ASA responds to EPA’s proposed RFS volume requirements for biodiesel
WASHINGTON – On May 29, the Environmental Protection Agency released its Proposed Rule to establish the volume requirements for the Renewable Fuel Standard, including the volume requirements for biomass-based diesel for 2014, 2015, 2016, and 2017. EPA proposes setting the biomass-based diesel volumes at the following levels:
• 2014 – 1.63 billion gallons of Biomass-based Diesel, 2.68 billion gallons of Advanced Biofuels
• 2015 – 1.7 billion gallons of Biomass-based Diesel, 2.9 billion gallons of Advanced Biofuels
• 2016 – 1.8 billion gallons of Biomass-based Diesel, 3.4 billion gallons of Advanced Biofuels
• 2017 – 1.9 billion gallons of Biomass-based Diesel
The volumes proposed by EPA are certainly an improvement over the previous proposal, which would have set the Biomass-based Diesel requirements at 1.28 billion gallons for 2014 and 2015. The increases proposed by EPA will provide some benefit and certainty to the domestic biodiesel industry and to soybean growers who supply much of the feedstock. However, the proposed volumes do not fully recognize or capitalize on the capacity and further growth potential of U.S. biodiesel.
American Soybean Association President Wade Cowan noted that ASA believes the EPA and the Obama Administration could do more to capitalize on additional benefits that could be achieved with more robust biomass-based diesel volumes, however he welcomed the release of the Proposed Rule and expressed the association’s hope that this action is a further sign of a return to schedule on the implementation of the RFS.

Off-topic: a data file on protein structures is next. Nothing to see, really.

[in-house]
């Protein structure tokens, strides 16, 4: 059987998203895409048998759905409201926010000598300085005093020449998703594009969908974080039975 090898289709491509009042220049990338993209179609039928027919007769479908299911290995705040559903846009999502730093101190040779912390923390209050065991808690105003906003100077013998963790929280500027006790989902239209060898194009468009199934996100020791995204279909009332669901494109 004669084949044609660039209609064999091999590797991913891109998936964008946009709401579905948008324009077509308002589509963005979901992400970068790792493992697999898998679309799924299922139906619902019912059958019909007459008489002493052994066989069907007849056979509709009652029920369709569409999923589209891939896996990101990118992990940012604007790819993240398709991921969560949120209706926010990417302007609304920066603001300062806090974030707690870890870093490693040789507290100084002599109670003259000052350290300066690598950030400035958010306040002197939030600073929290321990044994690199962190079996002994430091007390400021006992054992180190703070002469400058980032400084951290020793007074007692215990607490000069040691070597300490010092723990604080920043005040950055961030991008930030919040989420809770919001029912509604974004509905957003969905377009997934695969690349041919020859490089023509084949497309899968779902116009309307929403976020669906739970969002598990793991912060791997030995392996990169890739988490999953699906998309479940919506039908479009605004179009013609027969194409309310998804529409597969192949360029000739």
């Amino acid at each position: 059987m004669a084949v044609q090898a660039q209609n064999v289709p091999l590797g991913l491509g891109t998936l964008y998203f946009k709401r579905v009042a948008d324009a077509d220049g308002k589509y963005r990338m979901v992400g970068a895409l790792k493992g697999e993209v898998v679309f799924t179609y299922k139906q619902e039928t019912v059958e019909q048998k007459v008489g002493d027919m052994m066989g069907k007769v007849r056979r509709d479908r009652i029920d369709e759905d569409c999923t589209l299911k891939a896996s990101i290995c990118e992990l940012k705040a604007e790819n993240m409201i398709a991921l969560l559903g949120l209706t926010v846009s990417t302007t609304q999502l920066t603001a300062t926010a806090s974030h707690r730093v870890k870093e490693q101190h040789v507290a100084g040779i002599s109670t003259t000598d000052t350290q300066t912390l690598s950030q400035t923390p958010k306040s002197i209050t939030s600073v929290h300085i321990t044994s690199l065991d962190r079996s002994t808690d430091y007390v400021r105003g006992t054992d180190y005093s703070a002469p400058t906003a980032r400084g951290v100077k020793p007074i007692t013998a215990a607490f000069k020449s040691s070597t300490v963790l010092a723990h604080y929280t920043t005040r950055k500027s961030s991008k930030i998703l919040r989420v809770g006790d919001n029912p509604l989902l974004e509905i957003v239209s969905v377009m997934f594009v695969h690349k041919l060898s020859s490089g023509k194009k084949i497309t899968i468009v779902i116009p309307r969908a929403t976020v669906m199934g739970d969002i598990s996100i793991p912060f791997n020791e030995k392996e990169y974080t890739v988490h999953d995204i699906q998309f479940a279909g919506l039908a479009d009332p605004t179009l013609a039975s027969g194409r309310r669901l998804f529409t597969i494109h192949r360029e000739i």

“Again, we are glad to see the volumes for biomass-based diesel increased above the previous proposal. Biodiesel provides significant economic and environmental benefits and we have the capacity to do more,” Cowan said. “The administration wants to address climate change and reduce greenhouse gas emissions and biodiesel – a domestically produced, renewable fuel that is proven to achieve emissions reductions up to 86 percent better than petroleum diesel – can contribute more to that effort.”
There will be a 60 day public comment period and EPA intends to finalize the rule by November 30, 2015.
“We’re hardly done fighting for biodiesel,” Cowan added. “As we have in the preceding months and years, ASA will continue to point out the benefits and importance of this critical market for soybean farmers.”
By law, EPA is supposed to finalize biomass-based diesel volumes 14 months in advance of the applicable year, making the agency significantly overdue in setting the volumes for 2014, 2015 and 2016.
“ASA will continue to work, along with the U.S. biodiesel industry, to support the RFS and to highlight the many benefits that biodiesel provides to the nation, to rural communities, and to soybean growers,” Cowan added.